Here are the new titles available from OverDrive.
Claire and Jeanne presented to the Meet Us On Main Street group today and brought, to begin with, DVD's. If you enjoy cooking, entertaining and talking about food, Jeanne highlighted two movies that revolve around anything and everything culinary: Chef and The Hundred Foot Journey. The stories, in different ways, delve into family identity and the pursuit of a better life -- one in a food truck speeding across country and the other across the road from a Michelin starred French gastronomical institution. Both are heart warming and fun. Claire, on a more serious tone, presented the documentary Life Itself, a memoir about movie critic Roger Ebert. At first, she said, she wasn't inspired to watch about his beginnings in journalism and his battle with cancer. But now, having watched it, she readily puts it into the hands of whomever is searching for an inspirational, well told and honest story.
Jeanne who likes audiobooks suggested The Girl On the Train, which use three actors to tell the story -- "excellent!" she raved; and To Kill A Mockingbird, by Harper Lee, resonates beautifully. As for books, Jeanie enjoyed Anderson Cooper's Dispatches from the Edge -- individual commentaries on how people survive disaster, be it hurricane, war, terrorism, etc.; Belzhar, by Meg Wolitzer about deep love, power and acceptance through journal writing assignments after reading Sylvia Plath's The Bell Jar; also Colorless Tsukuru Tazaki and His Years of Pilgrimage by Haruki Murakami about a young man's friends who shun him and the pilgrimage he must take to gain back his place among society; and finally The Arsonist by Sue Miller, sets an edge between "summer people" and "the townies" when, randomly, homes go up in flames -- a who-done-it with a how-can-we-help each other story line.
Claire suggested Gabi, A Girl in Pieces by Isabela Quintero a daily chronicle of a Mexican/American girl's last year in high school when her pregnant friend and her gay male friend need help; West of Sunset, by Stewart O'Nan, about F. Scott Fitzgerald, his later years, in Hollywood when his screen writings were rejected and Zelda was in the hospital; Ties that Bind, by David Isay, is a collection of poignant excerpts from Story Corps' first ten years on air; and lastly, Honey, by Sara Weeks, is a sweet humorous story about a young girl who tries to find who "honey" is that her widowed Daddy talks to on the phone.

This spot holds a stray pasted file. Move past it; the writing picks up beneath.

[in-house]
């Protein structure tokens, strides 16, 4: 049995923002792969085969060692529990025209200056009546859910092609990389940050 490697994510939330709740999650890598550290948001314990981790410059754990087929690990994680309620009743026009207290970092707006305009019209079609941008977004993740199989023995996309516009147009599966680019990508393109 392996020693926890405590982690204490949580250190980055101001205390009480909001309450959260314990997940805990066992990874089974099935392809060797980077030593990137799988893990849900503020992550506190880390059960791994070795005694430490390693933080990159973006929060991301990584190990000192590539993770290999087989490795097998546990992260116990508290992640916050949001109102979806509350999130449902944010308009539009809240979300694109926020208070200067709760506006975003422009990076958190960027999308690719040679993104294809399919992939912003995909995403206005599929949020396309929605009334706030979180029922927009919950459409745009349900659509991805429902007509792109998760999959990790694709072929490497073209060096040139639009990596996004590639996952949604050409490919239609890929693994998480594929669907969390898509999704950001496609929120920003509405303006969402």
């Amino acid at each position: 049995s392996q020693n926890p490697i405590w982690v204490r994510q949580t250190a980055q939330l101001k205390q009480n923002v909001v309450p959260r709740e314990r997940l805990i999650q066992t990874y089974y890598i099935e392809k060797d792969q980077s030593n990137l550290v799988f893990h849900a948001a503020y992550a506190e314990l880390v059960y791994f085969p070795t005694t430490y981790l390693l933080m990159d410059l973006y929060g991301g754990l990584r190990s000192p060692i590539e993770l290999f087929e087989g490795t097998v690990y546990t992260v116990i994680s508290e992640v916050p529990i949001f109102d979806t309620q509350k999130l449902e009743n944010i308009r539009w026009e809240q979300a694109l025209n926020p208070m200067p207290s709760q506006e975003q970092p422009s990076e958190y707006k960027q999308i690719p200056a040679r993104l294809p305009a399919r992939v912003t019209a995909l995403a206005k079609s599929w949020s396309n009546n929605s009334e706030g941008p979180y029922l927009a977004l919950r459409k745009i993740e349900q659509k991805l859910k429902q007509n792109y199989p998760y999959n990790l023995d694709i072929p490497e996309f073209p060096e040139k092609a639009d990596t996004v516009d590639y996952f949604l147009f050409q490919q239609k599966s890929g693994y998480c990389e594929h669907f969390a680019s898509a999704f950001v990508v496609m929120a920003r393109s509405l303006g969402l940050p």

The MUOMS group members suggest The Great Divide by Thomas Fleming -- George Washington's and Thomas Jefferson's differences and how they helped define the nation, Lawrence In Arabia by Scott Anderson, the making of the Middle East and The Art of Hearing Heartbeats by Jan-Phillip Sendker, a love story unearthed by the daughter of a man gone missing. All interesting fantastic reads!
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Here are the new titles available from 3M.
Here is what you can find on the shelves that is new next week. Come in and visit us, or put your items on hold from home! We will let you know when they are ready for you to pick up!
How about some Rock 'N" Roll Inductees this week? And remember you don't have to wait! Immediate gratification can be yours!
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This week I would like to address a breach of civility that I call Yucking the Yum. Many people have asked me by what I mean by this. Well it’s just this: When you say “Yuck” to something that someone finds Yummy , or makes them happy, you are calling them out on their taste. It’s probably one of my biggest pet peeves. Let’s say someone says, “I can’t wait for dinner tonight! It’s going to be a lovely piece of roasted salmon on a bed of arugula. “ This Someone will inevitably shudder with horror, do an eye roll and make that person feel like a circus freak for the joyful anticipation of that meal. I have seen this lately in discussions with books, films, just about anything under the sun that could make a person happy. You know what? If something is not your cup of tea, please just nod politely and either change the subject or formulate this week’s grocery list in your head. Thanks. Phew. I feel so much better now. Many of you may have missed this news story. There was a wolverine named Kasper who was on his way to Alaska from Norwegian zoo. There needed to be a plane change at Newark National airport where he would go through Customs. He was in a metal cage that proved no match for his sharp little teeth and he had managed to chew a hole in the cage to try to escape! Now this just goes to prove my point about Wolverines in general. Only a Wolverine would think that Newark Airport was a place to escape to. Really? You are given a choice between Newark and a 170 acre unspoiled Alaskan landscape and you choose Newark? Point proved. This week we have tenderness and compassion, Vichy France, North Korea, Korean Americans, and a Bake Off.